“This was my first experience in an atmosphere like this—the whole stadium cheering for one person . . . It's incredible to see how much support she (Eugenie Bouchard) has. But I was just trying to stay in my little zone, zone it out.”—Shelby Rogers, on her three-set win over Bouchard, Montreal’s local megastar, in the second round of the Rogers Cup.
It was comparable to a rank journeyman beating Andy Murray in his first match at Wimbledon, or a qualifier taking down Roger Federer in his opener in Basel. It was as stunning a WTA upset as world No. 111 Virginie Razzano’s triumph over Serena Williams in the first round of the 2012 French Open, and it will take its place in the Upset Hall of Fame.
The only matches that get into that imaginary institution are the ones that absolutely nobody had seen coming. But that doesn’t always mean that the result is some sort of outlier; for in truth this was one that a sharp-eyed fan or pundit could have seen coming, albeit not from very far away.
Rogers, ranked No. 113 and who at 21 is just a year older than Bouchard, is shaped for today’s big-bang game. She’s 5’9” and she has plenty of muscle mass. She hits big groundstrokes, and that enabled her to rough up the Canadian who carried the expectations of the entire nation on her shoulders. Before the match, Bouchard had gamely declared that “pressure is a privilege.” She forgot to add—or hasn’t yet learned—that in the real world, into which she recently leaped with both feet, privilege also can be awfully burdensome.
“It was cool to see the support she has here and it’s fun to see that much support for tennis,” Rogers said afterward. “I knew what I was getting into so I was prepared for it. . .I know she’s a mega superstar up here.”
Rogers went into the match against the No. 5 seed (WTA No. 8) playing with house money; after all, what did she have to lose in that atmosphere? She was free to swing from the heels, and she was also coming into the match with an advantage few noted beforehand: She had beaten Bouchard in their only previous meeting, in an ITF event. Say what you will about the dazzling results Bouchard has put up at the three majors so far this year (two semis and Wimbledon final), but players remember such things.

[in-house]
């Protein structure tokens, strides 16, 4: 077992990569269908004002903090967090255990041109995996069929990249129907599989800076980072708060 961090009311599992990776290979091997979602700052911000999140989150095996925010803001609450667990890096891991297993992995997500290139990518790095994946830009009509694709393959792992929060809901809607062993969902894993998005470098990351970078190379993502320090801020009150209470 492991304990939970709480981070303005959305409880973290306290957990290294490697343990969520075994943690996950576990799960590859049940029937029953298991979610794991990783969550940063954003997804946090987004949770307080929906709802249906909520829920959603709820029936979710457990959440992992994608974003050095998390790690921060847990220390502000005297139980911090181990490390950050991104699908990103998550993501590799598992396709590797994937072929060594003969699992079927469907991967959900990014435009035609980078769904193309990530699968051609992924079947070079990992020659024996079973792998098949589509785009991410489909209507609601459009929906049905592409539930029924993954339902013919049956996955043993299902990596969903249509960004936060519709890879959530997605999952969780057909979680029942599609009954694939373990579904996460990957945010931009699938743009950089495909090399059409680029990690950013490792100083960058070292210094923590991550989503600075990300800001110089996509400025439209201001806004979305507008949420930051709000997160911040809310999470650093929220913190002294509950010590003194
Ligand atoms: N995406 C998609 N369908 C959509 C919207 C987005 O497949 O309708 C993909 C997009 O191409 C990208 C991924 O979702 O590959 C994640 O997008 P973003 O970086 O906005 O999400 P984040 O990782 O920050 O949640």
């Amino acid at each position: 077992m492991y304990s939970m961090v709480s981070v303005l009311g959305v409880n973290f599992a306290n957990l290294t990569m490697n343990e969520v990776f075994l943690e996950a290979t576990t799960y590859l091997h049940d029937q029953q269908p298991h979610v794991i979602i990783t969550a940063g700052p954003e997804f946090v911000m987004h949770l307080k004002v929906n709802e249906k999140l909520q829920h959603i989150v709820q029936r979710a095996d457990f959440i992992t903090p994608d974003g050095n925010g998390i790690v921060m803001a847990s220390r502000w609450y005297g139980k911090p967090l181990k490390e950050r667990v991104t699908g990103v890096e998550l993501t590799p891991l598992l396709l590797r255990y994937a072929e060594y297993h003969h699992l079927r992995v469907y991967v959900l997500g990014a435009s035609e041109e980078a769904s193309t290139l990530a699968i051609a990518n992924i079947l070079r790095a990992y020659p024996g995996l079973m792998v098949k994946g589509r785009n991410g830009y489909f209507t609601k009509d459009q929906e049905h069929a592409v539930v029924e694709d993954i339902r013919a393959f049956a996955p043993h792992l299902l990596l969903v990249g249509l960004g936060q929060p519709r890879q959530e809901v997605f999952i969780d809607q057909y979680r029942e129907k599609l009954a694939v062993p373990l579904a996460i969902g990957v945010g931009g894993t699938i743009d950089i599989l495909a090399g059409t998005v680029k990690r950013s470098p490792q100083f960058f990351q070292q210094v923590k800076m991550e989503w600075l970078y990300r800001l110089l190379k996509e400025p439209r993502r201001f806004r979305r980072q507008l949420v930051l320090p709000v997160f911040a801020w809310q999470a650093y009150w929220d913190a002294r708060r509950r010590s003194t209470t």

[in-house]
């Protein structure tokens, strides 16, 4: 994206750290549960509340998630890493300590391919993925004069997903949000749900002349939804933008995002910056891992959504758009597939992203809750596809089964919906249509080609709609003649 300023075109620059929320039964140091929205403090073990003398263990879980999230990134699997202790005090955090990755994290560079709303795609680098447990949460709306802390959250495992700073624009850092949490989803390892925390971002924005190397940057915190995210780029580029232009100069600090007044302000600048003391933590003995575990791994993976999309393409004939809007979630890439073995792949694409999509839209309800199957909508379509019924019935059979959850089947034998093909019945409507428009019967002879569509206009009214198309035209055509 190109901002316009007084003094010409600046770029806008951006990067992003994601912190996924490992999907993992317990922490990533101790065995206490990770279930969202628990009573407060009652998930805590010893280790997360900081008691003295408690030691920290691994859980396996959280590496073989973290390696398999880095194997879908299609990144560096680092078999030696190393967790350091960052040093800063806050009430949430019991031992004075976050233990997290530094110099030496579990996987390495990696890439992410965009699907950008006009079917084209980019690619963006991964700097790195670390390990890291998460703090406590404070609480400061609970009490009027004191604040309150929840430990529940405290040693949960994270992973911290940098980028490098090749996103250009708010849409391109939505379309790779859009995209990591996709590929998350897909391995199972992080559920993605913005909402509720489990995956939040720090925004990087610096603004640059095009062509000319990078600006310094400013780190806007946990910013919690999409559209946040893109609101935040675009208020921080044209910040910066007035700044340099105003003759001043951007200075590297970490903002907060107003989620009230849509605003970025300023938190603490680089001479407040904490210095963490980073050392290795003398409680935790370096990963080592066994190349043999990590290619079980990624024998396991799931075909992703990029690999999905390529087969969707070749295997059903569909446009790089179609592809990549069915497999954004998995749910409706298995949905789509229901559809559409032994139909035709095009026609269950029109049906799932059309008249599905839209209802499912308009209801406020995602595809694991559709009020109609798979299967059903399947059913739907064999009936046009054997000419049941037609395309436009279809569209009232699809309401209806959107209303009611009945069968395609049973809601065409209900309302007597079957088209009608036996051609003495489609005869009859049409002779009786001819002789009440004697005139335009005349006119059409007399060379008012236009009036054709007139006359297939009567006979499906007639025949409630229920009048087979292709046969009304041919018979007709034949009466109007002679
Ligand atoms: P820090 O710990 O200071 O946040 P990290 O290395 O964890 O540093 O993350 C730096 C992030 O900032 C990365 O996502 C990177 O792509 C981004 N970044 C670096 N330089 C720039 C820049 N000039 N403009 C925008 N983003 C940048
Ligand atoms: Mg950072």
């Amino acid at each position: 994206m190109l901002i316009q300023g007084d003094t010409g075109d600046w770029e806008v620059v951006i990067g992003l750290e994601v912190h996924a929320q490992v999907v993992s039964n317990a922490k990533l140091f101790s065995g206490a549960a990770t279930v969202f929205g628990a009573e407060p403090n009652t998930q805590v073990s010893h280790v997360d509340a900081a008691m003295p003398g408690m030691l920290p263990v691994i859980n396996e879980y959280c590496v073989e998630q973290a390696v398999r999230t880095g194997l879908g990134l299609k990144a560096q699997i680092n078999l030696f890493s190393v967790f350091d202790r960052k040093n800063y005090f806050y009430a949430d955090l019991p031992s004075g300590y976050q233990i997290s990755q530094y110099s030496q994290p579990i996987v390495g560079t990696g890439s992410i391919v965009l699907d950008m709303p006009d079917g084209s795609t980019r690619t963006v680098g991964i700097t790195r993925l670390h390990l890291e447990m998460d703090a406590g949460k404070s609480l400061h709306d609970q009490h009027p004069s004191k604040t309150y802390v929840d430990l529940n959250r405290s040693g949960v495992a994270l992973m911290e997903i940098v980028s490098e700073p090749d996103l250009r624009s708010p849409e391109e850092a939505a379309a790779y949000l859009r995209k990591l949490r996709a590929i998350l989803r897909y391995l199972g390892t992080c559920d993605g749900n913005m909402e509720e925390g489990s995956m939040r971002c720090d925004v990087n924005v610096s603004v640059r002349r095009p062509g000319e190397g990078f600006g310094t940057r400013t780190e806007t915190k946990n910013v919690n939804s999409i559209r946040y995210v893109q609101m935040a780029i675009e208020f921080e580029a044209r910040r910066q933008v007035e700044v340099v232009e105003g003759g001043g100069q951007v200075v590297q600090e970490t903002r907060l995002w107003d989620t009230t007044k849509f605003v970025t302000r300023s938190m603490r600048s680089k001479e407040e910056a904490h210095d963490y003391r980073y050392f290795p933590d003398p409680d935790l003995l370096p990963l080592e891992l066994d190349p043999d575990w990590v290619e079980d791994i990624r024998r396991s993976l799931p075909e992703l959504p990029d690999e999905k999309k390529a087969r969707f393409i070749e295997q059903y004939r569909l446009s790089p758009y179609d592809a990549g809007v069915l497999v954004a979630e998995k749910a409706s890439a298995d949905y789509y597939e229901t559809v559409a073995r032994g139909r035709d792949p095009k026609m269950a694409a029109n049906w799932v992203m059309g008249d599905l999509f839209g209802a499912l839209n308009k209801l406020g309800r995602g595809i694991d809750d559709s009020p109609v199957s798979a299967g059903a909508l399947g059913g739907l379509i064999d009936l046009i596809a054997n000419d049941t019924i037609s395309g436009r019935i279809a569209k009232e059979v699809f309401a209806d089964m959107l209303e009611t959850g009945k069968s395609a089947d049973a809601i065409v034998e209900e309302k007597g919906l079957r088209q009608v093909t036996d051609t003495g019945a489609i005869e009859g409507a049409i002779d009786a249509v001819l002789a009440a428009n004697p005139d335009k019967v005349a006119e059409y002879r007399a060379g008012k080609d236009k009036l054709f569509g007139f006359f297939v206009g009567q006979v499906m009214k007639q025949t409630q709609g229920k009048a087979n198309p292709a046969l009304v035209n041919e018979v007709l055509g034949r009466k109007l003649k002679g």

Rogers, who won the demanding French Open wild-card playoffs hosted by the USTA in 2013, is on the upswing. Once again, we saw that there’s no substitute for confidence, and just plain feeling good about your game—feelings Bouchard might have had a little trouble mustering after her last match, a severe beating inflicted in the Wimbledon final by Petra Kvitova.
While Bouchard was resting and planning her Montreal homecoming, Rogers was tearing it up at the WTA Bad Gastein event. She had outstanding wins on clay over (among others) Carla Suarez Navarro and former French Open finalist Sara Errani before losing in the final to Andrea Petkovic.
In Washington last week, Rogers had a notable win over Alize Cornet, then lost to Marina Erakovic. She’s loped about 50 spots off her ranking in recent weeks. In Montreal, where Bouchard had a bye, Rogers turned in a good first-round win over another promising youngster, Ajla Tomljanovic. That was excellent seasoning prior to a match with a young lady who hadn’t played an official match in nearly a month.
Rogers, who now meets resurgent Caroline Wozniacki, is playing better than ever before, and any pro player in that position is dangerous to anyone, at any time.
“Yes, I would say that (I’m playing the best tennis of my life),” Rogers said, before meeting Bouchard. “I mean, every match isn't pretty. I’ve had some I guess ugly wins, I guess you could say. But I feel really confident on court. I’m moving well. I’m happy. I’m enjoying everything. I think it's definitely a high point in my career.”
And as we saw once again, one player’s high point can sometimes be a shocking low point for an opponent.